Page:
We look forward, at some time in the not-too-distant future, to contact the fine DW folks about becoming involved with JazzLegends.com, as well as with the Gene Krupa upcoming 100th Birthday celebration and subsequent show based on Gene’s life and music.

It’s not only because I have a vested interest in these titles, but two, brand new DVD projects from Hudson Music constitute essential viewing and study. “The Art of Playing with Brushes,” presented by Adam Nussbaum and Steve Smith, presents the drum and brush masters–Billy Hart, Eddie Locke, Joe Morello, Charli Persip and Ben Riley–in performance and in instructional segments. This incredible, three -DVD set is, as the copy accurately says, “an educational and inspirational resource that will never go out of date and is certainly one that belongs in every drummer’s library.” JazzLegends.com visitors will also enjoy the vintage clips by the likes of Kenny Clarke, Denzil Best and many more.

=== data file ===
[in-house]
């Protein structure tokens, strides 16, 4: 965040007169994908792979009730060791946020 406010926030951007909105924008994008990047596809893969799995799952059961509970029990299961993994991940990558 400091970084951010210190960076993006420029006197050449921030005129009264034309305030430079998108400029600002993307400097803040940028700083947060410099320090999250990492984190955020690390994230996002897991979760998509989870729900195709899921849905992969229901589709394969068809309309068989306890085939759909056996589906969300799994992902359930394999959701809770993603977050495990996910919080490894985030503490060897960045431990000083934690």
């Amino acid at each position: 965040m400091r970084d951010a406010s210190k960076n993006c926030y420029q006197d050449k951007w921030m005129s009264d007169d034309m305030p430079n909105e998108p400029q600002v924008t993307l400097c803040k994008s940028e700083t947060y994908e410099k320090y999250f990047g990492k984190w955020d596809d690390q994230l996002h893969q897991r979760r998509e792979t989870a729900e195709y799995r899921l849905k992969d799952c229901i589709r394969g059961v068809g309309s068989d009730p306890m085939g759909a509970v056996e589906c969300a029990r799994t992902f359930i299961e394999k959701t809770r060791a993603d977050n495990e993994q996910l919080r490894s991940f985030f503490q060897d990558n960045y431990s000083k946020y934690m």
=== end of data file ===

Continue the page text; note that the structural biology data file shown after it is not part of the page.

And finally, “Classic Rock Drum Solos” is here. Despite the fact that helping to write and produce this incredible DVD took a year off my life–these vintage rock drummers were a handfull–the result is incredible. JazzLegends visitors and guests, though not rock-oriented, will love the clips by Louis Prima’s Jimmy Vincent, Billy Haley’s Ralph Jones, Louis Jordan’s Shadow Wilson, The Ventures’ Mel Taylor, Lionel Hampton, Gene Krupa, host Carmine Appice, and the many clips where the influence of Buddy and Gene are quite obvious. For ordering info, log on to www.HudsonMusic.com

Finally, our Krupa drumsticks are getting great reviews and seem to be very much in demand. For ordering info, log on to www.Bopworks.net.

Keep swingin’

Bruce Klauber

Tags: , , , , ,

Comments are closed.